James Williams, a lecturer in science education at the University of Sussex’s School of Education and Social Work, writes:
"Do you know the children you teach? I mean really ‘know’ them? In the Eighties I had a mark book full of codes to signify progress, achievement and special educational needs. It was invaluable at parent evenings – attendance, classwork grades, homework completed/missed or late, test results, end of year exam averages etc.
I also had a book which recorded information about the children. From hobbies, likes and dislikes, to who were their friends/enemies. That book never saw the light of day at a parent evening, but the information it held was crucial to the progress and success of my pupils.
Computers, databases, spreadsheets and the requirements of government, local authorities, academy chains and senior leadership teams in schools, has turned every child into a rich seam of data for teachers to mine, retrieve and manipulate.
We are data rich, but information poor.
The data seam is almost limitless. From nursery onwards, we collect data as if it’s a rare, precious jewel. OFSTED, senior leaders and managers covert these data jewels and regularly demand that we mine more and more. They lock them away from prying eyes and craft them; constantly manipulating data to see which combinations shine most brightly and show the school in its full glory or, if you are not an academy, its shame.
Constant testing, from the phonics check to the plethora of internal and external tests and examinations replenish recently mined data jewels ensuring a constant supply.
The danger of an endless stream of data is that education becomes ‘management by spreadsheet’. Performance management of teachers and their pay will use aspects of this mountain of data. We must be careful. It’s tempting to link pay to results, but as far back as the early 20th Century it was recognised that payment by results simply led to teachers not educating children, just teaching them how to pass tests.
I doubt any school performance management and pay policy would be so crude, but there’s another temptation to resist: simply looking at data – even a wide range of data – and judging our children (teachers and schools) by merely manipulating and comparing these data to ‘norms’ – be they local, regional, national or even international.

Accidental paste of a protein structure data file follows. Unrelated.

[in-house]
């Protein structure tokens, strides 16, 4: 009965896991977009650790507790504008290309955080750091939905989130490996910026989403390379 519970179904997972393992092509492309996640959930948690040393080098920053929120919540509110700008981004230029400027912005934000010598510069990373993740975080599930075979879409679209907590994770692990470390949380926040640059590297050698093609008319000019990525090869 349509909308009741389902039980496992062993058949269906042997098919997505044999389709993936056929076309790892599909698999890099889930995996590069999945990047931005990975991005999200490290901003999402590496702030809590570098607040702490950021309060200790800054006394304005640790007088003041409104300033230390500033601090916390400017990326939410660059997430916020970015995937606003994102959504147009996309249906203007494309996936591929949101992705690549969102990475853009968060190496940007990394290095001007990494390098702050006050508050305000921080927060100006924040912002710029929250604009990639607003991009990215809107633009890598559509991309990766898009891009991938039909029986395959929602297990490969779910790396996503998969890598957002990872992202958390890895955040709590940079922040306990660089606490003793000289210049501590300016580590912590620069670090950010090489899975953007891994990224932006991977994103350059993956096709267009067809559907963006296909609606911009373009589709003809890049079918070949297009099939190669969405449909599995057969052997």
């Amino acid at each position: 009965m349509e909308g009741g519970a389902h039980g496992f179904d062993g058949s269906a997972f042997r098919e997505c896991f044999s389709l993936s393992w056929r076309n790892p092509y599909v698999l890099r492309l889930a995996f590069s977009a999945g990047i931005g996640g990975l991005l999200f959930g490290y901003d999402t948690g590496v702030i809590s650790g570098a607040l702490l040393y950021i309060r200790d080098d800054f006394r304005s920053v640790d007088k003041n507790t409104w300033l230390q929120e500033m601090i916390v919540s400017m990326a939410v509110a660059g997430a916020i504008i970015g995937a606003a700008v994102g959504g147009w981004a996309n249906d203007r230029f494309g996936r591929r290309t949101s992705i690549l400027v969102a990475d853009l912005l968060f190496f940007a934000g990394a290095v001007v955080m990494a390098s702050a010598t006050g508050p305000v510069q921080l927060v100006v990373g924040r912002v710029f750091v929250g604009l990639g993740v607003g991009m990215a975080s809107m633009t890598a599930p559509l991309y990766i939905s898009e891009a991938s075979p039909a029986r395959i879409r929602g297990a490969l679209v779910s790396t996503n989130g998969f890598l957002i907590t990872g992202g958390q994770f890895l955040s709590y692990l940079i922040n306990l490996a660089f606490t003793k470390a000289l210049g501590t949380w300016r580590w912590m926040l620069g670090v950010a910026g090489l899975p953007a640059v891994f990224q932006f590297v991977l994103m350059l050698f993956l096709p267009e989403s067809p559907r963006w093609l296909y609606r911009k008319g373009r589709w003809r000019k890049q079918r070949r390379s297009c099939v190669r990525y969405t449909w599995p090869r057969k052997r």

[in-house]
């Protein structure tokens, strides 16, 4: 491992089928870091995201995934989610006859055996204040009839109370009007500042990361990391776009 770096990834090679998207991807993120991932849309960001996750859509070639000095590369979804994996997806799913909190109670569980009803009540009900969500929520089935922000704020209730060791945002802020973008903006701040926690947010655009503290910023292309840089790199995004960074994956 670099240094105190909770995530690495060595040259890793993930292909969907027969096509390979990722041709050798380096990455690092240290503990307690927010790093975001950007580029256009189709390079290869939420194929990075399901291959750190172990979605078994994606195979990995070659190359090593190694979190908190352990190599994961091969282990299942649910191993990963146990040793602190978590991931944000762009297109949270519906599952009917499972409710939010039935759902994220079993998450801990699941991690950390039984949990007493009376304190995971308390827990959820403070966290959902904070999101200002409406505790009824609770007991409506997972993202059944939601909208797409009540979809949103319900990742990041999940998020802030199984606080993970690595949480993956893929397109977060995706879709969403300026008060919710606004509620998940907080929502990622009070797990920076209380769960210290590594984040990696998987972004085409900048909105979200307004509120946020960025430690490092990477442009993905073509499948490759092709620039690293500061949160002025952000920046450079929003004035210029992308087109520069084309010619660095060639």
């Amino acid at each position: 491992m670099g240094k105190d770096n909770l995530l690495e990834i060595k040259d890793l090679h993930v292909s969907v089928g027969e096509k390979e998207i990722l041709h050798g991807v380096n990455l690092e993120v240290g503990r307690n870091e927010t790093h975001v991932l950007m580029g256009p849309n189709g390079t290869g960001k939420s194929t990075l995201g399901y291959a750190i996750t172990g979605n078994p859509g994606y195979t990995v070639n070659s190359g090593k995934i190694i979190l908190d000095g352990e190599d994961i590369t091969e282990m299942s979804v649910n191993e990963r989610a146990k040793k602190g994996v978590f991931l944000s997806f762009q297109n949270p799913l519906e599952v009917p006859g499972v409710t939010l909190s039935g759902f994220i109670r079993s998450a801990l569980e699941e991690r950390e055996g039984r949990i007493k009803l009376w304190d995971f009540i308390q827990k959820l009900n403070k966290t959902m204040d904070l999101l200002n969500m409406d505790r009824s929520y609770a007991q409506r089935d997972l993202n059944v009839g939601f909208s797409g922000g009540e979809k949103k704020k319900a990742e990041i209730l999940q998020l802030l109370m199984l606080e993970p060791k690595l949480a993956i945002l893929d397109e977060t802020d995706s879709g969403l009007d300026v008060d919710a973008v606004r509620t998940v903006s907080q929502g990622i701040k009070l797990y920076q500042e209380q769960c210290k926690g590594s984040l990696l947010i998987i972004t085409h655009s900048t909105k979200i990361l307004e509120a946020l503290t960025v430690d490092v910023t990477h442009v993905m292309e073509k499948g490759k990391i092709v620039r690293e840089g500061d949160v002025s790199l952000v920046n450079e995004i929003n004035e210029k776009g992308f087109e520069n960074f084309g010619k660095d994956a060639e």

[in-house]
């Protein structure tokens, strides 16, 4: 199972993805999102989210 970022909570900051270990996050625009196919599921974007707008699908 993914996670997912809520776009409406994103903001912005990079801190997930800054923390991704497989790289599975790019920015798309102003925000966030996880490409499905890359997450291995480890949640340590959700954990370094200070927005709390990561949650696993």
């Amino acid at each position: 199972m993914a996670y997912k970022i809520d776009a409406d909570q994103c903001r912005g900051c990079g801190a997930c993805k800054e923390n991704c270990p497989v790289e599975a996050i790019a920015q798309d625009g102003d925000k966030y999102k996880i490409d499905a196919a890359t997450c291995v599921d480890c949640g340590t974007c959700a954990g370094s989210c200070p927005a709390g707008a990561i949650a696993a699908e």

Information about a child (or the community of people that make a school) contains nuances that data can’t show. Day to day happiness (which can affect learning) can’t be captured in a grade or mark. The enthusiasm a child, or for that matter a teacher, has for a subject won’t fit into a spreadsheet.
Building knowledge and understanding of the home life of a child, the relationships that exist between members of the family, understanding their hopes, desires and aspirations won’t generate a number that can be manipulated. The cultural heritages that members of the school community bring and how relationships build within schools or with the wider community cannot easily be captured for data analysis.
Surely we have enough data on our pupils and schools? Perhaps it’s time to concentrate on information that will help the school community to grow and develop to full potential.
Education isn’t about filling children’s heads with facts then testing recall. We have to take account of context, not just the context of learning, but also the context within which the child and teachers exist day-to-day. To understand this, we need information, not data."
You can follow James on twitter: @edujdw